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Long-Term Effects Of Xanax Addiction

Though the long-term effects of Xanax may take time to develop, the timeline is usually short. In about 6-8 weeks, GABA (gamma-aminobutyric acid) production will be totally different. While recovering from addiction, participation in individual therapy is quite helpful. 

Learning to cope without the use of drugs is very important in the maintenance of sobriety. The presence of the long-term effects of Xanax in a patient can cause serious problems to their health, and the results of long-term abuse of Xanax can result in:

  • Loss of memory or impairment and lowered IQ.
  • Deterioration of vision or difficulty determining spatial orientation.
  • Difficulty with problem solving and concentration.
  • Loss of vocal skills and difficulty in learning new ones.
  • Slower response time to physical and mental stimuli.

The rate at which tolerance builds up, and the frequency of the doses taken, often lead to the long-term effects of Xanax. Like every other substance with the capacity for dependency, after a while, the body will adjust. Now, needing more doses of the drugs to feel anything is much more desired by the body.

 

 

Xanax Addiction Treatment

When treating Xanax addiction, steering clear from its consumption is usually the goal. This means discontinuing the drug is very important. Steering clear of it can be just as difficult as discontinuing any other hard drug but it is the first and best step toward a perfect treatment. The process of achieving abstinence may include detoxification and behavioral therapy.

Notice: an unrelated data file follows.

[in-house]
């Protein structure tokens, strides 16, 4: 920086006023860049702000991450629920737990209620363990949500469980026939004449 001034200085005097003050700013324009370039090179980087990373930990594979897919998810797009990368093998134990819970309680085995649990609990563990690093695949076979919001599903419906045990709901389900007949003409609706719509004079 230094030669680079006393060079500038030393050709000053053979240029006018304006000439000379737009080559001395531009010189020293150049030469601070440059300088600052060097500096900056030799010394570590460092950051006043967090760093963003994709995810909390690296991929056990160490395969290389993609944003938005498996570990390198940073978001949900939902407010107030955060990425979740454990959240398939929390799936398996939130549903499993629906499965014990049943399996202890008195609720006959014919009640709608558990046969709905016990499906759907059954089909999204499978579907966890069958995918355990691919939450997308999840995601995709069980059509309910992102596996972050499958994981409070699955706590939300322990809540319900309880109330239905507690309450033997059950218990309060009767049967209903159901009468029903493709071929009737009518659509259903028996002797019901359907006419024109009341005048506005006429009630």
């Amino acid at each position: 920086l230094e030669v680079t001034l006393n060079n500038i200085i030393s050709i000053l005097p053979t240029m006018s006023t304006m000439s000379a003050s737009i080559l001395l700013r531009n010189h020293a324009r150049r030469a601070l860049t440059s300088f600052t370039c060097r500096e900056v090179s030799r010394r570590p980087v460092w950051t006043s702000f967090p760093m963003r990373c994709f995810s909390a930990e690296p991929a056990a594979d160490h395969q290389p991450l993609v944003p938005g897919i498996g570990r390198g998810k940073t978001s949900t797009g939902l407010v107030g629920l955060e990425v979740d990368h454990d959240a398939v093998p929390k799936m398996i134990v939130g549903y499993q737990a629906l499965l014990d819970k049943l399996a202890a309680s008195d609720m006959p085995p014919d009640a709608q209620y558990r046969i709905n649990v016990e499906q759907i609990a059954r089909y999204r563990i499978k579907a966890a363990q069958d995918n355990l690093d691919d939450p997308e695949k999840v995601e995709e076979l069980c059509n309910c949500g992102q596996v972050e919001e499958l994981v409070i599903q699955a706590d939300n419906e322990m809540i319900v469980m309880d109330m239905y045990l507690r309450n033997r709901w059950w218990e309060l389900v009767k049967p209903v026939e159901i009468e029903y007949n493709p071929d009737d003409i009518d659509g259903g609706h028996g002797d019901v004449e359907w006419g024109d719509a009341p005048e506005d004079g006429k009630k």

In some cases, alternative approaches like harm reduction strategies may be considered, especially for people who find abstinence difficult. Treatment can be delivered on an outpatient basis, but it also requires a period of inpatient care in a treatment facility. Since Xanax addiction is most times associated with abuse of other harmful substances, undergoing rehabilitation for alcohol or opioid addiction will also be needed.

Detoxification

Detox is a process whereby a person stops the intake of a harmful drug. The process can be gradual or rapid, depending on the drug.